Why Productivity Isn’t Everything
We’re artists. We’re hustlers. We’re business people. We’re our own social media and marketing teams.
When you’re trying to get your work out there, it feels like there is always something more to do, something else you can research, one more email or message you could send.
And many of us have jobs in addition to our actual creative passions.
So it’s easy to worry about being productive. Multi-tasking. Optimizing our time.
But what if our obsession with productivity is actually getting in the way of what we want?
What is toxic productivity?
“Toxic productivity,” a new concept spreading across the internet and social media, may apply.
“Toxic productivity doesn’t even let up once the task is complete. Once you’re technically done with a project at work, you might feel guilty for not having done more. For the afflicted, too much is never enough, business coach and author Simone Milasas, tells The Huffington Post.
“Toxic productivity can make us feel like a failure if we’re not constantly ‘doing,’” she continues. “When toxic productivity is leading your life, you judge yourself every day for what you haven’t done, rather than looking at what you have accomplished.”
The covid-19 pandemic and working from home has also exacerbated our need to feel productive. If work is at home, and you’re always home, then you’re always at work. It’s easy to feel like you might as well pick up your laptop to get even more done.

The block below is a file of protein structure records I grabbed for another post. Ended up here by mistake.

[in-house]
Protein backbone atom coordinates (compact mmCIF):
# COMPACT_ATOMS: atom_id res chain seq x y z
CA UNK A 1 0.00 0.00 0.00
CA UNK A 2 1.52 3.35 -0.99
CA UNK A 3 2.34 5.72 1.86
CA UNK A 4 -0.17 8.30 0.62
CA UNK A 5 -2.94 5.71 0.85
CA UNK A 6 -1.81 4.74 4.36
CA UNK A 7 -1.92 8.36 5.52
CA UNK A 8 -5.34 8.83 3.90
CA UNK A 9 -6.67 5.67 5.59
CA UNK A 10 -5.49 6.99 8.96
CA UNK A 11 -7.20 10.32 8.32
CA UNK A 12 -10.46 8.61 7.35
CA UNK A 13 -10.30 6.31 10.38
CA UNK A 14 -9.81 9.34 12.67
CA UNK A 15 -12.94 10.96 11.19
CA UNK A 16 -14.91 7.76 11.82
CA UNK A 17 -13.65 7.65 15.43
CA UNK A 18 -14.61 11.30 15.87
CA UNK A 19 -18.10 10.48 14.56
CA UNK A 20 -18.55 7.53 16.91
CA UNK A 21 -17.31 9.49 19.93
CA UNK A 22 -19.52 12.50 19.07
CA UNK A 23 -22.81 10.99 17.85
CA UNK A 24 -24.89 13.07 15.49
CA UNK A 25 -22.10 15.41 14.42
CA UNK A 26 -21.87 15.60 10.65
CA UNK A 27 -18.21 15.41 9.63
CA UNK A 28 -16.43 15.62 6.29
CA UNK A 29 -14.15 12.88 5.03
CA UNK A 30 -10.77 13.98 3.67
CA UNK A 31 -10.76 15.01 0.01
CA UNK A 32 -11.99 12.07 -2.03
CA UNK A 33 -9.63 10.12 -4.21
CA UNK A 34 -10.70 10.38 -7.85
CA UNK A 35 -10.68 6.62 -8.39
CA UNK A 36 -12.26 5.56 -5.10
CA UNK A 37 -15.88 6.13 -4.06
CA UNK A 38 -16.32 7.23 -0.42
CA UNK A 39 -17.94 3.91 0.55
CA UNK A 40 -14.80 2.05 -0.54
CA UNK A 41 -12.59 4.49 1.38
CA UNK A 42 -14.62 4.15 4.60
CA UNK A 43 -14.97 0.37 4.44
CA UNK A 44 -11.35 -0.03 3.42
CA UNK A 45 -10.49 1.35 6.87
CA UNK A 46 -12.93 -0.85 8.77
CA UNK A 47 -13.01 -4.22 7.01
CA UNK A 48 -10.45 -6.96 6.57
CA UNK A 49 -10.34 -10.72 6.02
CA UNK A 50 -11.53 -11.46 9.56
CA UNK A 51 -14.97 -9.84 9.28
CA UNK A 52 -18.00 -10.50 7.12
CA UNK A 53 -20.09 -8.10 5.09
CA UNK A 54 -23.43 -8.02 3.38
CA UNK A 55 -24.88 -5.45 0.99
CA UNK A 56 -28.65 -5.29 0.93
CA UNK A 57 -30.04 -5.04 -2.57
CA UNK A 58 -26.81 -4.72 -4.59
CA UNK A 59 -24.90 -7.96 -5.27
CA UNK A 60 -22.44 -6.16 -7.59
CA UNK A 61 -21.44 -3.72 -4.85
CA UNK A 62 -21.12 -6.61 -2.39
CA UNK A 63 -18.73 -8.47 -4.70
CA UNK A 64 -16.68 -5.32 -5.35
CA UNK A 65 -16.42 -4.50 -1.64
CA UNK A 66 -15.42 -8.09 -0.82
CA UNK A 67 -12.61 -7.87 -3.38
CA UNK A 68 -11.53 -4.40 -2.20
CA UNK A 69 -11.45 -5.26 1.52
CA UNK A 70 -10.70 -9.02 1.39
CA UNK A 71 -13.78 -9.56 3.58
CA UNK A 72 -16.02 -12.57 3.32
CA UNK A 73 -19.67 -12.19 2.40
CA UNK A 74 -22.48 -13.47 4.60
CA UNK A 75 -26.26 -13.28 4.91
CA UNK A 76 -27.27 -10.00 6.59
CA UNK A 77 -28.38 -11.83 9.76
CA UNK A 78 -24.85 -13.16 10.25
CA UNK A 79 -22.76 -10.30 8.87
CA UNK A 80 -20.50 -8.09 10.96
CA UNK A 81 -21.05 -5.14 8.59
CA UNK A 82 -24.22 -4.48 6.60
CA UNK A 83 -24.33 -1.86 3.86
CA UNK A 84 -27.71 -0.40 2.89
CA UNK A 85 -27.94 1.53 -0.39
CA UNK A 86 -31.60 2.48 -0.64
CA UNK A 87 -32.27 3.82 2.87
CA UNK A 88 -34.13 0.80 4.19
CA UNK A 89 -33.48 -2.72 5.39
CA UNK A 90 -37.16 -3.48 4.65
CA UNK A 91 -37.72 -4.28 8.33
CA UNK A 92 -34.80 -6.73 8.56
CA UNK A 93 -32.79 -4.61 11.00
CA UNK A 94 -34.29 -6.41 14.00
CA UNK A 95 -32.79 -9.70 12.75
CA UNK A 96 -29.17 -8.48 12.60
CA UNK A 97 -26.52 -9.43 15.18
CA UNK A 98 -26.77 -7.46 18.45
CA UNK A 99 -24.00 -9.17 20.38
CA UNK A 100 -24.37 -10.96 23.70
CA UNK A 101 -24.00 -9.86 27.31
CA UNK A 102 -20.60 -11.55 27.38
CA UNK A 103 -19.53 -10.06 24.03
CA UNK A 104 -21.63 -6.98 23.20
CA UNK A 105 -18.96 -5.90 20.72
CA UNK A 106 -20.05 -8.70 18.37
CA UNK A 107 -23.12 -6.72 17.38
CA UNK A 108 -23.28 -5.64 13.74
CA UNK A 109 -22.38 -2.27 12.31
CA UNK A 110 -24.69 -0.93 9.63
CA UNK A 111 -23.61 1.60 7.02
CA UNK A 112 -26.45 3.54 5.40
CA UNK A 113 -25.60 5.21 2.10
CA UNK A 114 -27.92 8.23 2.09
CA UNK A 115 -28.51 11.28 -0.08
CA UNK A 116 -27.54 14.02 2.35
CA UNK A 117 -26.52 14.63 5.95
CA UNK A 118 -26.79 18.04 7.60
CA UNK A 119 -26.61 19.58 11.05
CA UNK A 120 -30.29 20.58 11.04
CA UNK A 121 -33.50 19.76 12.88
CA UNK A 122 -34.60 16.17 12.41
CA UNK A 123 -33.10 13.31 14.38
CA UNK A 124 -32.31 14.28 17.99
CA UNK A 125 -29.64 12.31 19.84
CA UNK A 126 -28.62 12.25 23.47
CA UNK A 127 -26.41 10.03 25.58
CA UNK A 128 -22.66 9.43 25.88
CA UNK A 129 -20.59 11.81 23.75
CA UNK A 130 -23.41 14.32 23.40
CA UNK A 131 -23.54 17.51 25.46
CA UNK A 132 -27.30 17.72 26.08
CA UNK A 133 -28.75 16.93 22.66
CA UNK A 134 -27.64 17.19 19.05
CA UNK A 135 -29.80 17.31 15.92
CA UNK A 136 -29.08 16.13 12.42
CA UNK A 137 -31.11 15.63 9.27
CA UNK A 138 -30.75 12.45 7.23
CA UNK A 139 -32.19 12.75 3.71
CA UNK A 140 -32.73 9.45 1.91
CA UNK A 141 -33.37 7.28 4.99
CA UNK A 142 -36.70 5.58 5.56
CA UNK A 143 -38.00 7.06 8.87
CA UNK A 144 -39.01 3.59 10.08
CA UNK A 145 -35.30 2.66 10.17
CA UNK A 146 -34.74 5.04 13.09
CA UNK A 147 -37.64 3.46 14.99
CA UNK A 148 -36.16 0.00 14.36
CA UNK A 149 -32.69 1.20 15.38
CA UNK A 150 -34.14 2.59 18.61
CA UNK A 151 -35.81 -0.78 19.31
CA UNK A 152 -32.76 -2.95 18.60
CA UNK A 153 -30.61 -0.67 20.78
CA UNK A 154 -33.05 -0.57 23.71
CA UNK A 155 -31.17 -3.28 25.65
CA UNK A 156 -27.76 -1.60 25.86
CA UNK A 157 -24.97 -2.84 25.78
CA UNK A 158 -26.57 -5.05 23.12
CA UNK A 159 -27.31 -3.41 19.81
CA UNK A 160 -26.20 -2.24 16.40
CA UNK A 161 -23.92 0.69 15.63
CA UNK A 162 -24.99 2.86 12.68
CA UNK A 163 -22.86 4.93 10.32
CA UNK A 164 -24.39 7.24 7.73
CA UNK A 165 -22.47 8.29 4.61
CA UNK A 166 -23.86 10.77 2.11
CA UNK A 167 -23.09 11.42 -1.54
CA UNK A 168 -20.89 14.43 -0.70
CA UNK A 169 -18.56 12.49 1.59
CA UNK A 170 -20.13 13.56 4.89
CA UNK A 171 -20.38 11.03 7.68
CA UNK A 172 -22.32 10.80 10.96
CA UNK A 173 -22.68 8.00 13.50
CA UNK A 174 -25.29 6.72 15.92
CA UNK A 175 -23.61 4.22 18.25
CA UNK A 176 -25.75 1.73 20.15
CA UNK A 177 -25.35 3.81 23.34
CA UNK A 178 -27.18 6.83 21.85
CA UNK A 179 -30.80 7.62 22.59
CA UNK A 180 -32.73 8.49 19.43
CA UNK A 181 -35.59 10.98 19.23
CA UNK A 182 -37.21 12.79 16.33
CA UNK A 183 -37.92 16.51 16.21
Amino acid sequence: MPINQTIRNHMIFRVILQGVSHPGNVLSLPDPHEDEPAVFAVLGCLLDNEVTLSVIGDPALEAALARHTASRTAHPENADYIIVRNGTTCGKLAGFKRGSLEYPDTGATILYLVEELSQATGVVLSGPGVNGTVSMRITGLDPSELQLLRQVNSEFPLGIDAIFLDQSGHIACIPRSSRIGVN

There’s also a sense that with extra time you aren’t using because of social distancing, you should be using that time to do more work or finish other projects/side-hustles. But you don’t have to “win” the pandemic. Go easy on yourself.
What you can do
Slowing down and learning how to relax – even when there’s more work you could do – are a crucial part of finding peace and happiness.
Set boundaries so that you’re not always working. Turn your computer off by a certain time, for example, or mark days on your calendar that are specified “fun” or “relax” days.
Remind yourself of what you’ve gotten done, not just what you’ve yet to complete. Think about how your past self would feel – they’d probably be impressed by what’s finished!
Make time for some hobbies (or even TV-watching) that are not work-related. Not everything has to be “monetized” or “for the gram” or part of your “brand.” This time is truly just for you – not anyone else, not your career. And it’s not anything to feel guilty about. It’s important! And honestly, if you have time to invest in things besides work, you’ll probably end up a better writer or filmmaker.
Finally, don’t be hard on yourself if it takes a while to settle into a mindset that’s less focused on productivity. It’s all part of the process.